Yemen: France and the UK closed their embassies in Sana'a today. Houthi militiamen harassed US diplomatic personnel and confiscated their vehicles and side arms at the airport.
Comment: The attitude of the Houthis towards the US, Israel and the West has been a continuing concern. Before taking power, Houthi militiamen at checkpoints waved anti-US and anti-Israel signs and banners. Over the weekend, Saleh Ali al-Sammad, the top Houthi leader in Sana'a, attempted to allay those concerns. He said the signs were just signs.
Today's events at the airport indicate the Houthi political leaders are not in control of the militiamen or that the concern about anti-US attitudes is justified, or both.
Ukraine: The four-power summit in Minsk on ending Ukraine's conflict lasted into the early hours of 12 February, according to press sources. Russian Foreign Minister Lavrov said the talks were "active." He seemed upbeat, but provided no details.
Comment: A Russian news service reported that the heads of government of France, Germany, Ukraine and Russia planned to make a joint statement late on 11 February. That did not occur.
One sticking point reportedly is whether the September ceasefire should be restored or a new ceasefire fashioned, based on new front lines created by the recent fighting. A likely point of agreement, according to news reports, is that the four leaders reportedly intend to commit to respecting the territorial integrity and the neutrality of Ukraine.
Fighting. In contrast to the Minsk talks, Ukrainian government and rebel spokesmen agreed that Debal'tseve is the hottest spot in the east. The government's "antiterrorist operations" press service said the rebels shelled the town 11 times. The government admitted losing 19 soldiers killed and 78 wounded.
Rebel spokesman Basurin said Ukrainian forces attacked six times. He also told the press that radio intercepts disclosed that Ukrainian forces are running out of artillery ammunition. Basurin said clashes occurred at four other places along the battle lines. Other sources said Ukrainians shelled Luhansk.
Comment: The latest rebel summary of Ukrainian losses in the past 25 days is one helicopter, 179 tanks, 149 infantry fighting vehicles, 135 artillery pieces, and over 2,300 killed. The rebels did not state their losses.
Niger: Boko Haram members attacked two towns in southeastern Niger in the past 24 hours. Late Tuesday they attacked N'Guigmi with mortars and machineguns, but were driven off. On Wednesday two female suicide bombers attacked Diffa, but only killed themselves.
Security sources told the press that security personnel are conducting house-to-house searches in Diffa for Boko Haram sympathizers.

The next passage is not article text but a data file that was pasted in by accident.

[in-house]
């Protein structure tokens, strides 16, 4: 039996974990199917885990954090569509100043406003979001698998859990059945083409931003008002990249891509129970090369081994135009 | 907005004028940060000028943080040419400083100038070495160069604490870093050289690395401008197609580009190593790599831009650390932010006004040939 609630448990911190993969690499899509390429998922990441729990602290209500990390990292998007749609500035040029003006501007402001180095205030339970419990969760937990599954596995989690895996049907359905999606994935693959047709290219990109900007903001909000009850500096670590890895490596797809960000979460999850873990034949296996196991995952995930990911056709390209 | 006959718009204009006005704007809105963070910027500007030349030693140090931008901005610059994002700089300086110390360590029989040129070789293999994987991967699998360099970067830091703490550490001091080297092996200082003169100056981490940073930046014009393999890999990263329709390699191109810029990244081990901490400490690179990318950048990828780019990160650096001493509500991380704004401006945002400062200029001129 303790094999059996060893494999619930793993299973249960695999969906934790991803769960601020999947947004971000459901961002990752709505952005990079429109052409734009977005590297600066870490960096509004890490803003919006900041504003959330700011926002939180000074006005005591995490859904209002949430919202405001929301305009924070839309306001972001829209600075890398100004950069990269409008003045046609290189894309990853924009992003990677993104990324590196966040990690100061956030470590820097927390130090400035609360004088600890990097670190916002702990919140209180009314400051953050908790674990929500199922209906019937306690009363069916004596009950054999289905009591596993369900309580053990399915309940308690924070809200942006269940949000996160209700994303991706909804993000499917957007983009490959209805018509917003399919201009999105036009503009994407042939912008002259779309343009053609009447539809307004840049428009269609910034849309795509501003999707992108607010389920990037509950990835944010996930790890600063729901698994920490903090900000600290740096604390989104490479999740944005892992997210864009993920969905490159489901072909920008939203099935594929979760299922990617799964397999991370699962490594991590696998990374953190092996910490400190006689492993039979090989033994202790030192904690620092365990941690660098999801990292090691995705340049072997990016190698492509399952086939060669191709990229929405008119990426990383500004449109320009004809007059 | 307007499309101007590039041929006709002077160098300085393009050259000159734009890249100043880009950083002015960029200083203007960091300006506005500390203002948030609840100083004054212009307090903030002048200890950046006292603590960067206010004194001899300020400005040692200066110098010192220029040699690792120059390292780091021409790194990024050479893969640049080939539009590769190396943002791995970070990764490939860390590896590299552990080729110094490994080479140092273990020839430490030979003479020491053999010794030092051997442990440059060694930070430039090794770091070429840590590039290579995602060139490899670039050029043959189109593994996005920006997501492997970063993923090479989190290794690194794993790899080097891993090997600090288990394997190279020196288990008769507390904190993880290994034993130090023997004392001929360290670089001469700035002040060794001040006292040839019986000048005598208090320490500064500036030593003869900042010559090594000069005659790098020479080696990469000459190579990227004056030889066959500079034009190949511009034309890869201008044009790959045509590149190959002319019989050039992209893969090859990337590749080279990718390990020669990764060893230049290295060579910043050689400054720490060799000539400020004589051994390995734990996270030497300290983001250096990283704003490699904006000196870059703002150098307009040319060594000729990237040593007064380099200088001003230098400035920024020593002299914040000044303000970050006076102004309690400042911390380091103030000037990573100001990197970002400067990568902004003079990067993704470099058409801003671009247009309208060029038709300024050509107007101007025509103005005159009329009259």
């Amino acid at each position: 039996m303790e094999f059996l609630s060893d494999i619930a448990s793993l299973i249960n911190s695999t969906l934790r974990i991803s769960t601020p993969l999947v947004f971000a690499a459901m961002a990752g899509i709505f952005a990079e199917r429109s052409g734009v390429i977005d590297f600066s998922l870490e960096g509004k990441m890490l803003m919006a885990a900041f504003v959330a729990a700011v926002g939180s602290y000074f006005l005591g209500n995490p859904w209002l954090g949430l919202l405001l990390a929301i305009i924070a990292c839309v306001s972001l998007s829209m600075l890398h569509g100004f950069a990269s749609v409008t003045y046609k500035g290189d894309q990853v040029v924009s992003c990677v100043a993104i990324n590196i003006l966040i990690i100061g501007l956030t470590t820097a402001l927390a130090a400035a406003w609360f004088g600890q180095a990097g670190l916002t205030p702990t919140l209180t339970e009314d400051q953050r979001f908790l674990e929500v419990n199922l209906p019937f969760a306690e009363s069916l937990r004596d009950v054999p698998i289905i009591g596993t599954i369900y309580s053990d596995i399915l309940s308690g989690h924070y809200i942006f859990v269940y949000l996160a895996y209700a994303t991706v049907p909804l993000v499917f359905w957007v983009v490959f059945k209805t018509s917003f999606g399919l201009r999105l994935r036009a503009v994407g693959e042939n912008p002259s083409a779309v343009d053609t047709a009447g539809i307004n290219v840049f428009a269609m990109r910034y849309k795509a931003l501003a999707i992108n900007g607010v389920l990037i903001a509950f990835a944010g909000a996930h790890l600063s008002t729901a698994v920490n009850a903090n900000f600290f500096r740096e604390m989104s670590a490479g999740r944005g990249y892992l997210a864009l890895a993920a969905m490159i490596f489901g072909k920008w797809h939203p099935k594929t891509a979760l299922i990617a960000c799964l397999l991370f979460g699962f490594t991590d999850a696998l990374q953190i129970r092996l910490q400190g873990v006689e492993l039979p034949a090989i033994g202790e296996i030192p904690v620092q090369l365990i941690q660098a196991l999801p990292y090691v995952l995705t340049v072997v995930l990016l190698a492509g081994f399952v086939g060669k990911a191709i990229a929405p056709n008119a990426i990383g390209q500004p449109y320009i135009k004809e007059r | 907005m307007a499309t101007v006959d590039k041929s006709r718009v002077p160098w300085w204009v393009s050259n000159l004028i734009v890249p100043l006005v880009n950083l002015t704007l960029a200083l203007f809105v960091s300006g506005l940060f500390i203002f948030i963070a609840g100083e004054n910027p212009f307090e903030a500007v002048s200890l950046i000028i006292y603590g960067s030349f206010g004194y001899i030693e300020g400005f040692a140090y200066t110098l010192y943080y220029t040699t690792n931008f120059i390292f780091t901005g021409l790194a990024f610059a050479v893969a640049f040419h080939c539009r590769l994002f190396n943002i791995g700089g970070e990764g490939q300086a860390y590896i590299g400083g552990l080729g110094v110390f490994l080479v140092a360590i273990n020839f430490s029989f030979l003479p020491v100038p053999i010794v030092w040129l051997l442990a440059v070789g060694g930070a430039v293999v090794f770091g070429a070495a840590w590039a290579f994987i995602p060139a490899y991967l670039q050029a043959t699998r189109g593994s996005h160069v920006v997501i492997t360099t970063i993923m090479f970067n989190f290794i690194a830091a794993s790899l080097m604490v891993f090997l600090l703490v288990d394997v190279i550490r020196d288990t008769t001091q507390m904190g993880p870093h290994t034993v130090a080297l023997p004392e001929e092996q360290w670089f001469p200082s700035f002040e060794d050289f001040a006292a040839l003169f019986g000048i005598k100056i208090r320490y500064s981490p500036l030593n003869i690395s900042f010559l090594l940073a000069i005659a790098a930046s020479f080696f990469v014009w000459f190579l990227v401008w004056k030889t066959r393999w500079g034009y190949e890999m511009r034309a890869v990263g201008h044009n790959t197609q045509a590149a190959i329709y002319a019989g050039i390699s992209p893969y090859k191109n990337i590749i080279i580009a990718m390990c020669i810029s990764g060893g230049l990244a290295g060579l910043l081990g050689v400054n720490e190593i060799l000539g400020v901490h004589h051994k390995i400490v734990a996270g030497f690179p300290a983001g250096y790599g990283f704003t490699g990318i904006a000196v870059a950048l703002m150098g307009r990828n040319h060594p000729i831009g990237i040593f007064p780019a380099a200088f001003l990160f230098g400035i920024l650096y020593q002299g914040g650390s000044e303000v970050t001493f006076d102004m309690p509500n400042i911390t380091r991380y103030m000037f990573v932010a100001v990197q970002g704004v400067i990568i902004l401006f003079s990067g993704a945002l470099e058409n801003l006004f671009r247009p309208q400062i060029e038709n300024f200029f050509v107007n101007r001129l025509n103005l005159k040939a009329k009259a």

Niger-Canada: A newspaper in Saskatoon, Canada, assured readers that troops from Canadian Forces Base Petawawa are not involved in combat in Niger, but are training with Niger troops on the outskirts of the town of Diffa, according to a Department of National Defence spokesman.
The members of the Canadian Special Operations Regiment, or CSOR, are in Niger to take part in an annual US.-organized training exercise called Flintlock. The Canadians are teamed with soldiers from Niger in the exercise, which starts Monday, 16 February and runs until 9 March.
Flintlock: Exercise Flintlock is US Africa Command's premier special operations exercise. According to a release by the Command, it will kick off with an opening ceremony scheduled for 10 a.m., 16 February in N'Djamena, Chad.
Over 1,200 personnel will be involved in Flintlock 2015, with outstations in Niger, Nigeria, Cameroon and Tunisia. Participants are from Burkina Faso, Denmark, Canada, France, Germany, Italy, Mauritania, the Netherlands, Belgium, Sweden, Norway, Senegal, Spain, the U.K., Mali, Czech Republic, Estonia, Lithuania and the US.
Comment: The timing of Flintlock might have influenced the willingness of the central African nations to form a new multi-national force. Early arrivals, such as the Canadians and French, might have contributed to the recent slight improvement in the security situation along Nigeria's borders with Niger and Cameroon. The US special forces have a base facility at N'Djamena, so their assistance is presumed.
Nigeria: Chad's army said it killed 13 Boko Haram fighters in an ambush at the Nigerian town of Gambaru. Eleven Chadians were wounded. "We knew they were going to attack us. We were waiting. The battle didn't last long. They fled," a military source said.
Comment: Reports of Boko Haram fleeing and being driven off have become more frequent in the past two weeks. The Chadian ambush might suggest tactical intelligence is improving along with discipline under fire.
There are almost no reports this weekof Nigerian military operations. There also are no reports of recent Boko Haram clashes outside the northeast, west of Maiduguri.
End of NightWatch
NightWatch is brought to readers of Townhall Finance by Kforce Government Solutions, Inc. (KGS), a leader in government problem-solving, Data Confidence® and intelligence. Views and opinions expressed in NightWatch are solely those of the author, and do not necessarily represent those of KGS, its management, or affiliates.
A Member of AFCEA International